By BOB OLIVER
DEARBORN – Just over one month after record rainfall caused flooding throughout metropolitan Detroit, including Dearborn and Dearborn Heights, Gov. Rick Snyder announced he requested a presidential declaration of disaster for Wayne, Macomb and Oakland counties.
Announcing the decision Sept. 16, Snyder said the decision came following two weeks of in-depth assessment to discover the total amount of damage to the area.
Supplemental federal aid was requested in the form of individual and public assistance to eligible residents as well as state and local governments because of the “severity and magnitude of the flooding.”
“So many communities were devastated by the historic flood, and we’re looking for every available resource to help them recover,” Snyder said. “I was proud of the way Michiganders pulled together to help neighbors and family members.
“The state was able to provide assistance, and I’m asking the federal government for additional resources as the recovery efforts continue.”
Snyder’s request will be reviewed by the Federal Emergency Management Agency, which sent representatives to the tri-county area Aug. 26 to tour the hardest hit areas to assess and validate damages and disaster impacts against federal assistance eligibility criteria.
FEMA will then advise President Barack Obama, who will decide whether a disaster declaration should be granted.
Dearborn Department of Public Information Director Mary Laundroche said the city was happy Snyder “has moved the process forward by making the formal request to the president.”
“This means we are closer to a decision about federal resources becoming available for our residents and to assist with the overall recovery,” Laundroche said. “We still need to be patient, and we know there are more steps to go, but hopefully this will lead to some form of monetary aid to help those affected by the Aug. 11 flooding.”
According to FEMA, several factors are evaluated in deciding whether an area is eligible for federal relief money, including the size and scope of damage as well as threat to public safety, number of primary homes requiring extensive repairs or with structural damage, the number and length of time people are displaced, extent of the business losses and ability of the community to recover.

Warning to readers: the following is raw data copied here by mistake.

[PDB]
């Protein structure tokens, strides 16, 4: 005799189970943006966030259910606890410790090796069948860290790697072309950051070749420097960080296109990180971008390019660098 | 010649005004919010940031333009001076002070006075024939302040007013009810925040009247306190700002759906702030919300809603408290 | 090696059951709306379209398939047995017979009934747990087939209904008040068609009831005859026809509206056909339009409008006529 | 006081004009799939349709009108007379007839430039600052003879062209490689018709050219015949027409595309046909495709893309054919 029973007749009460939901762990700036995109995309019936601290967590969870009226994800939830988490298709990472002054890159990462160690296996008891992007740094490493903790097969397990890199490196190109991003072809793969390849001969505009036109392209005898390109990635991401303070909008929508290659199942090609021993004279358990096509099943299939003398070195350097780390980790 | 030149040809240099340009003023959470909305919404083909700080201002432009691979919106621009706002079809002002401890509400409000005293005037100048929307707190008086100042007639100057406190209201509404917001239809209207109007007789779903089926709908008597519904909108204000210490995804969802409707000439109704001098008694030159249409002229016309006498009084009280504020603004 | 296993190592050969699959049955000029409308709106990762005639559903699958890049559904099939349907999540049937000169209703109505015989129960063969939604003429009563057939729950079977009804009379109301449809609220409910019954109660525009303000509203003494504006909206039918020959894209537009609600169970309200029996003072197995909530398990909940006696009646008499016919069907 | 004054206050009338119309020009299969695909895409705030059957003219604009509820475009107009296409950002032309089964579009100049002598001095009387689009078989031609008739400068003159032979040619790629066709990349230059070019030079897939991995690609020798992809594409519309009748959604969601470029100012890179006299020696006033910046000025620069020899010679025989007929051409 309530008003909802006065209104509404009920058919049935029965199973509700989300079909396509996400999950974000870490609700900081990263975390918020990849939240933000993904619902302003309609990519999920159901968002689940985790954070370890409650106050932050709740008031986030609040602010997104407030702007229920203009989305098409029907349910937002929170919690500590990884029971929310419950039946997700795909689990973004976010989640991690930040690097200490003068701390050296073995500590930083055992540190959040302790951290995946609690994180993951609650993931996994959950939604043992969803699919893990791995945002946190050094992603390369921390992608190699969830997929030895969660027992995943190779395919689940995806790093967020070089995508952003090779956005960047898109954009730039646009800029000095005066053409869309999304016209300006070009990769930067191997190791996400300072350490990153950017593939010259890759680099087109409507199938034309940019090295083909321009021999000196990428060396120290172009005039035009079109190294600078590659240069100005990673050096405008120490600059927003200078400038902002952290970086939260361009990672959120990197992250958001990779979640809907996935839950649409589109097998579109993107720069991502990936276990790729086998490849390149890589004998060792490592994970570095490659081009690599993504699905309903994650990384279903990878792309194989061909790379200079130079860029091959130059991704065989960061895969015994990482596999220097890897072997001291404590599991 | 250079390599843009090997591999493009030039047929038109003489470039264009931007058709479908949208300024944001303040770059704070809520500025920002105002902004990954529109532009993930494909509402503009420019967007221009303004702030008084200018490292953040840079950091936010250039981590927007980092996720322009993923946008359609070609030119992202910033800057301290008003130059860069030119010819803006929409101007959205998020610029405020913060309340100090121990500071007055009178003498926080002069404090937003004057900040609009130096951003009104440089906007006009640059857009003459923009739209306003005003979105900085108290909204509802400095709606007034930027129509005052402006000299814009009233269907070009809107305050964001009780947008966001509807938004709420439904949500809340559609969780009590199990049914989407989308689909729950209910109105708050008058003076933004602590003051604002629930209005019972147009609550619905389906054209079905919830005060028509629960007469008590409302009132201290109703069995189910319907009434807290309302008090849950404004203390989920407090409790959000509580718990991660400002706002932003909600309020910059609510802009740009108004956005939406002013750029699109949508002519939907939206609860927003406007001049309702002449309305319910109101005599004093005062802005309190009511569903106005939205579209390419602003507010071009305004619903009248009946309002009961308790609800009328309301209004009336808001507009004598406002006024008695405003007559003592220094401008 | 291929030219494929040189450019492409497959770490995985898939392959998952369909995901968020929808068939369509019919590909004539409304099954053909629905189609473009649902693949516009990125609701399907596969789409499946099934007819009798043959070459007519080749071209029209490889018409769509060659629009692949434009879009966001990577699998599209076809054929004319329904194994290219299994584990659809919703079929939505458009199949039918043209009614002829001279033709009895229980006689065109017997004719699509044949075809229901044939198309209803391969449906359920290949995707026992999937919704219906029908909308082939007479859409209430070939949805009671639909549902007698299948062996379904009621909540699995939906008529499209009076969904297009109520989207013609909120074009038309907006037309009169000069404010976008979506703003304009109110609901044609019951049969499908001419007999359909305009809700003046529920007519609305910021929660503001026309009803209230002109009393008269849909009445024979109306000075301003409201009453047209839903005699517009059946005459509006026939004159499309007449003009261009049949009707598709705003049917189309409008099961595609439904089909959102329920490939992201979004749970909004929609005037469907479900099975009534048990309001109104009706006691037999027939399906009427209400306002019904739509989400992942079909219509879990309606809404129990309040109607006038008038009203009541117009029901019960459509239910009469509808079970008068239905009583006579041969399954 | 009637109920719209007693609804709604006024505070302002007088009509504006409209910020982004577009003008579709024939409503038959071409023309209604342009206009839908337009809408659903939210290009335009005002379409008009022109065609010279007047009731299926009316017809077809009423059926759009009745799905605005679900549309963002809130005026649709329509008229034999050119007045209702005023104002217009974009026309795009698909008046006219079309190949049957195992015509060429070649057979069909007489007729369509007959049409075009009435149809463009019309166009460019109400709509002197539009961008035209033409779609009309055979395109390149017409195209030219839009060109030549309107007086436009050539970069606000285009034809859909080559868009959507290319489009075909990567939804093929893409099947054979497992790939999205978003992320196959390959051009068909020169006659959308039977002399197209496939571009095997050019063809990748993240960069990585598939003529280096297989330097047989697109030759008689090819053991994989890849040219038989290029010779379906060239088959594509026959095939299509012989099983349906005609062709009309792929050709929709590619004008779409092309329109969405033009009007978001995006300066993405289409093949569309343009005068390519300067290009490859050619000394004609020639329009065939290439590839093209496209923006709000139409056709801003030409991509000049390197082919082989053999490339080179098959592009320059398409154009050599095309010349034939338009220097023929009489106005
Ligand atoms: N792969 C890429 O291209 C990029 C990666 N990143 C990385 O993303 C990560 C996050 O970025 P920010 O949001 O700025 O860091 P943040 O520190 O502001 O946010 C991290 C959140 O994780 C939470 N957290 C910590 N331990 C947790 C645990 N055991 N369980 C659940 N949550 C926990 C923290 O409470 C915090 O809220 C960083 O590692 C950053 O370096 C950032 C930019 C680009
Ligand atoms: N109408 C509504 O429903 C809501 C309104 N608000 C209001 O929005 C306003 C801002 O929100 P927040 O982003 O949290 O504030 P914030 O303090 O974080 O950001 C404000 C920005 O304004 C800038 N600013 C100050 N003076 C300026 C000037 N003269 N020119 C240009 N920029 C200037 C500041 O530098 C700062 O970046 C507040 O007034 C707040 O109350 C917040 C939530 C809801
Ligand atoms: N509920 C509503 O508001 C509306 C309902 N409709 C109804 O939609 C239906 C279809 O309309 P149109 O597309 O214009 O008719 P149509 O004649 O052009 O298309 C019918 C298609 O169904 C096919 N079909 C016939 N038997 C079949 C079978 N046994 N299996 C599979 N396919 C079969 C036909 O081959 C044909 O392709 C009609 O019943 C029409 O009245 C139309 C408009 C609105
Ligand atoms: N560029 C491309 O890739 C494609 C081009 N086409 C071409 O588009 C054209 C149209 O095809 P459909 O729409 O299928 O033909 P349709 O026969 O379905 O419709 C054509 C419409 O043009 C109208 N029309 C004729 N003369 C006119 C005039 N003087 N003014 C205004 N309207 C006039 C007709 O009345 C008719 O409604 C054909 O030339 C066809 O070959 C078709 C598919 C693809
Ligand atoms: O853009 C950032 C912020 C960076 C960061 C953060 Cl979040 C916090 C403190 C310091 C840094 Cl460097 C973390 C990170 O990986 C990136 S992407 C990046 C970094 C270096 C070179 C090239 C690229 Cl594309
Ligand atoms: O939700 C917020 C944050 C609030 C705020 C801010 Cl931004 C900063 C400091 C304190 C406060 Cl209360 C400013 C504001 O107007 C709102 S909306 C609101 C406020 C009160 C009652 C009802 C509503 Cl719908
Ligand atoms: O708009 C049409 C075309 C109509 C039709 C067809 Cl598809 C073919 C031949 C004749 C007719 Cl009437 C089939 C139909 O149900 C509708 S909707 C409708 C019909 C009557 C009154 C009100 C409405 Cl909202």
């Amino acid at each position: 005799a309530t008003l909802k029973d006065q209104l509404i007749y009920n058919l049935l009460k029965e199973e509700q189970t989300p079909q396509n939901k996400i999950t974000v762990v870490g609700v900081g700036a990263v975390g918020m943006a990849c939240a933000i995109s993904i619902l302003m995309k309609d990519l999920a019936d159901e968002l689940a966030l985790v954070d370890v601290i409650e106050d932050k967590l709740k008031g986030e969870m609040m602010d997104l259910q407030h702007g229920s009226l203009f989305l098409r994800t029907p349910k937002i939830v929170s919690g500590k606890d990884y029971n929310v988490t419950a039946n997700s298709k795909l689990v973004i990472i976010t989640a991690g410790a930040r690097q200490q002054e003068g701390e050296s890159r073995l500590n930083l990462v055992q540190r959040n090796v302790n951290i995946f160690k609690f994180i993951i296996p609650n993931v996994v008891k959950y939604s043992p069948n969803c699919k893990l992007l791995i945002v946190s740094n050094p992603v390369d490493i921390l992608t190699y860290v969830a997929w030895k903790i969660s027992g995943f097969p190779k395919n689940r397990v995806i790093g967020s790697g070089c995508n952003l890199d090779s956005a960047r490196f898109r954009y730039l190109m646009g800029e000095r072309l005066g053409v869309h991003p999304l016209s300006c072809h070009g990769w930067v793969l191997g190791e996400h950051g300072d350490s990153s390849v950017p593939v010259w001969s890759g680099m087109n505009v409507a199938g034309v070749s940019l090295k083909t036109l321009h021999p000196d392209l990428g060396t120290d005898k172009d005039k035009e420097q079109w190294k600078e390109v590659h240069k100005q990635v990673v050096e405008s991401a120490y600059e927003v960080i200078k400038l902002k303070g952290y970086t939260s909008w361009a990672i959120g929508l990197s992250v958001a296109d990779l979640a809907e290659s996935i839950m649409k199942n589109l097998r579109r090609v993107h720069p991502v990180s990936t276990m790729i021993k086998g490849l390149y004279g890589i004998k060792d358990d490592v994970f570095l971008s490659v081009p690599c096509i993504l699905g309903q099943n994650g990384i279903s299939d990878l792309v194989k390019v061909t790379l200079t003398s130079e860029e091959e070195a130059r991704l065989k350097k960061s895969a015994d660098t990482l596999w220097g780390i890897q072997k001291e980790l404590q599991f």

When evaluating a community’s ability to recover, FEMA reviews “specific characteristics of each — such as demographic and economic data — that may impact their ability to recover” and “critical infrastructure that may be unavailable for an extended period of time” such as hospitals, schools, utility services and nursing homes.
Dearborn and Dearborn Heights were hit hard by the flooding, which affected streets and major highways as well as residential and commercial properties.
Dearborn Department of Public Works Deputy Director Eric White said more than 6 inches of rain fell in the city over a matter of hours, which overloaded water systems and caused massive flooding in basements citywide.
City officials estimated that about 40 percent of residential and commercial properties experienced flooding or sewer backups in their basements that destroyed property and damaged walls, carpeting, furnaces and other major appliances.
Laundroche said the clean-up process had trash crews working longer hours and Saturdays to keep up, and that they collected almost 2,400 tons of bulk trash material.
In all of 2013, the city collected about 2,500 tons in bulk materials.
The city also opened up its DPW Yard and allowed residents to drop off their own bulk items for free.
(Bob Oliver can be reached at [email protected])